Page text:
Elizabeth "Jane" Handel

“A Book From Mom” Expands to Include Fathers, Reaching Parents in Five Massachusetts Correctional Facilities

Elizabeth “Jane” Handel of Needham, Mass., remembers curling up with her mother every night and reading books. And, when she was in the eighth grade she and a group of friends sorted through their school’s extra books, helping to ship them to schools that needed them. She wanted to continue with book projects like this when a friend of her family’s who worked at a women’s prison mentioned to her the lack of inmate resources. Jane started to research incarcerated mothers and learned how children separated from their mothers are “said to be doing time along with their moms.” She thought of how literature had been such a bond with her mother and imagined what her life would’ve been like if she had been separated from her mother.

She then learned about and was inspired by a national group called Reach Out and Read that enables children in low-income communities to select books to take home when they visit hospitals or health centers. It occurred to her that the same could happen in prisons during children’s visits and that such a project could help strengthen the mother/child bond and also increase literacy for both parent and child. She launched her project, called a “Book from Mom” in the spring of 2004 at the MCI Framingham prison, Massachusetts’ only women’s prison.

With all of this already accomplished—having already collected and distributed thousands of brand new books—Jane next attended Mount Holyoke College’s Take the Lead program last fall intent on expanding her project’s reach. Her goal was to maintain her work with her original prison with a minimum of at least 4,000 new books donated annually while starting up a new program in a second prison. Thanks to her hard work and flexibility, Jane expanded her project to three more locations and has placed a total of 9,000 new children’s books to date.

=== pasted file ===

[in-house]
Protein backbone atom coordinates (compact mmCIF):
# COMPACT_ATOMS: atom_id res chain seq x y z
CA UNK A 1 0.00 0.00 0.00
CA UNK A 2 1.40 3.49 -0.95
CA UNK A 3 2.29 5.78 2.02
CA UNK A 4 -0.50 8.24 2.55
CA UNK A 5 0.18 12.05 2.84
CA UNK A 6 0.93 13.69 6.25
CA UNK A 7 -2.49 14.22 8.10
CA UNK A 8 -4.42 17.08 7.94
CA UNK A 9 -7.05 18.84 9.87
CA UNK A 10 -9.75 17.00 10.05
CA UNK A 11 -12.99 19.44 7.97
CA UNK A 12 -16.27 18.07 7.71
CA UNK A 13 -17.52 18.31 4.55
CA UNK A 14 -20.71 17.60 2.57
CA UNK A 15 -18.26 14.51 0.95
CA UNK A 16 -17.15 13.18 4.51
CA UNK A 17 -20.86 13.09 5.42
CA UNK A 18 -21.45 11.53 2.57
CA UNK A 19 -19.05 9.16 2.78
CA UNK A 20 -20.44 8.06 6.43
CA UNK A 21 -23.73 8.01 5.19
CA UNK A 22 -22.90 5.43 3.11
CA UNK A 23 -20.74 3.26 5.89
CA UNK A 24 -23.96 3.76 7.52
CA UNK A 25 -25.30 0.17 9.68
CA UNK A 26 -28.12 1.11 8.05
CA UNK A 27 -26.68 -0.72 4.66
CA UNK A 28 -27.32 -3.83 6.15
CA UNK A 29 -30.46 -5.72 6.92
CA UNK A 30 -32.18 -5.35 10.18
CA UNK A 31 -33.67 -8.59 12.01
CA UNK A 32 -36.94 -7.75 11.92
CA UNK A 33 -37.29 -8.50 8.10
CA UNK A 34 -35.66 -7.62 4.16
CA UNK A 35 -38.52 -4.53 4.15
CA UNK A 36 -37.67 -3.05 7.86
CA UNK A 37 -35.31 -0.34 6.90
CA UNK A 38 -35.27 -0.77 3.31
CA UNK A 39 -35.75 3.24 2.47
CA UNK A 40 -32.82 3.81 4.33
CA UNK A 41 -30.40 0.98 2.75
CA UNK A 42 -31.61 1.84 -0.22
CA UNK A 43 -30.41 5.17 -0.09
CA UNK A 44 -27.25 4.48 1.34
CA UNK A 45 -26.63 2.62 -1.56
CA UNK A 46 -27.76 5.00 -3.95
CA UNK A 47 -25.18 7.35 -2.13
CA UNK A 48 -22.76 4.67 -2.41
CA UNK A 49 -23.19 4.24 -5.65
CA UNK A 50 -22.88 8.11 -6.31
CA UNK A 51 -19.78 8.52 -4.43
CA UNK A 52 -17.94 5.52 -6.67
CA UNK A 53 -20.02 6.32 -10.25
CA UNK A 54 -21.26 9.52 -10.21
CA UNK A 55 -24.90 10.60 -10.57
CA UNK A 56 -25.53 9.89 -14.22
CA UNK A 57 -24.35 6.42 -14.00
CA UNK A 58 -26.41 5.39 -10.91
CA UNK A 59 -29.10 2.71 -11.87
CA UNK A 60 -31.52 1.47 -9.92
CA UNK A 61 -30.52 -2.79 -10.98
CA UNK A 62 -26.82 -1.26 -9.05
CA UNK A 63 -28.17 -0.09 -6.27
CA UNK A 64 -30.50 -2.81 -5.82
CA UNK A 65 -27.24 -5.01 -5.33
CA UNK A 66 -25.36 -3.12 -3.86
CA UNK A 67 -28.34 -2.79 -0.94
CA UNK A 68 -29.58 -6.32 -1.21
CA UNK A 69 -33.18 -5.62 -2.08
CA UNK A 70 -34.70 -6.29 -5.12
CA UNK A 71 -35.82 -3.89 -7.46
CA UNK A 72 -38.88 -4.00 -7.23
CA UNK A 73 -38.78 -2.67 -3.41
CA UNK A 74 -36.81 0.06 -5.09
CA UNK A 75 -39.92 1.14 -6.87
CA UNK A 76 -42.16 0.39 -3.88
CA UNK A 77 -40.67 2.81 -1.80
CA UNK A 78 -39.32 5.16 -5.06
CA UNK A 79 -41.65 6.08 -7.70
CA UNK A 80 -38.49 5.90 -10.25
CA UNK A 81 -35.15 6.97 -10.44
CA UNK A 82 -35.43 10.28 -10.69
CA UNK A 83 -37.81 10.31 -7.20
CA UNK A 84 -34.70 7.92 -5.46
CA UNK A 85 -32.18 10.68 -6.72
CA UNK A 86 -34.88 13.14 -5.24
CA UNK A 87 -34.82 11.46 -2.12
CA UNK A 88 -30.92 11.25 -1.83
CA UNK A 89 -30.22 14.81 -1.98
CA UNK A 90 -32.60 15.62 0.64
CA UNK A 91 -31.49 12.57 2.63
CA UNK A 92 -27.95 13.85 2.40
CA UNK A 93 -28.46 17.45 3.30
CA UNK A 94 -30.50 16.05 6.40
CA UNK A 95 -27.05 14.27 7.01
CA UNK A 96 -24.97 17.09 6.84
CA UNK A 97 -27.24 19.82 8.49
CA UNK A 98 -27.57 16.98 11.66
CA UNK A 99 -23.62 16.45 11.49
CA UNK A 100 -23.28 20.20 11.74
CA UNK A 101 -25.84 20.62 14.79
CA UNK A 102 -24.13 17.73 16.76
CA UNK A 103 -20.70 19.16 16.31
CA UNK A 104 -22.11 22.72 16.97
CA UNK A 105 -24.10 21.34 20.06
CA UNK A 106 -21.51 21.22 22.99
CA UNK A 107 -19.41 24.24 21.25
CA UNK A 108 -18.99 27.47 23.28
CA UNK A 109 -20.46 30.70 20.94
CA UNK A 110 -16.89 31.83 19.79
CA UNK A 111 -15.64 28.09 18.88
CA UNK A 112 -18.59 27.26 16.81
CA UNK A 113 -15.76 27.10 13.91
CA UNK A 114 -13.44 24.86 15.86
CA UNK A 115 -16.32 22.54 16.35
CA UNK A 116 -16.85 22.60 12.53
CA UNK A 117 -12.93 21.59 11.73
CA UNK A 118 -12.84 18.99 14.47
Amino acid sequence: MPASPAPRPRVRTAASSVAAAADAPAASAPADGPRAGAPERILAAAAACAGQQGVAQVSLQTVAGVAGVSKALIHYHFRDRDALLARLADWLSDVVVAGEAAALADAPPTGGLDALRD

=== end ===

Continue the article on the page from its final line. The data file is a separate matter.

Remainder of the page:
Using Take the Lead’s workshops and its leadership change model, she left campus with a specific action plan in hand. Then, she tackled rewriting her introductory packet, emphasizing how easy it would be for facilities to put the project in place. She stressed how it didn’t require bookkeeping, that the books were already sorted by age and that storage wouldn’t be a barrier since the program could start with a few books and grow from there.

Since Jane personally delivers all the donated books, which she collects through numerous drives, she sent her rewritten material to all the possible prisons within driving range of her home, including facilities at the county, state and federal level. Within six months, her persuasion paid off, as her program was accepted at three more sites, including those with men. That’s when Jane decided to turn A Book from Mom into a program serving mothers and fathers while preserving its essential features: books are new (not gently used) so they present as a gift from the parent and each book is selected by the parent.

Now, Jane has her eyes set upon “franchising” A Book from Mom/A Book from Dad so that the program can be replicated around the country. She would love to see what she started locally bring literacy, a strengthened bond between parent and child and the joy of reading together to as many incarcerated parents and their children as possible.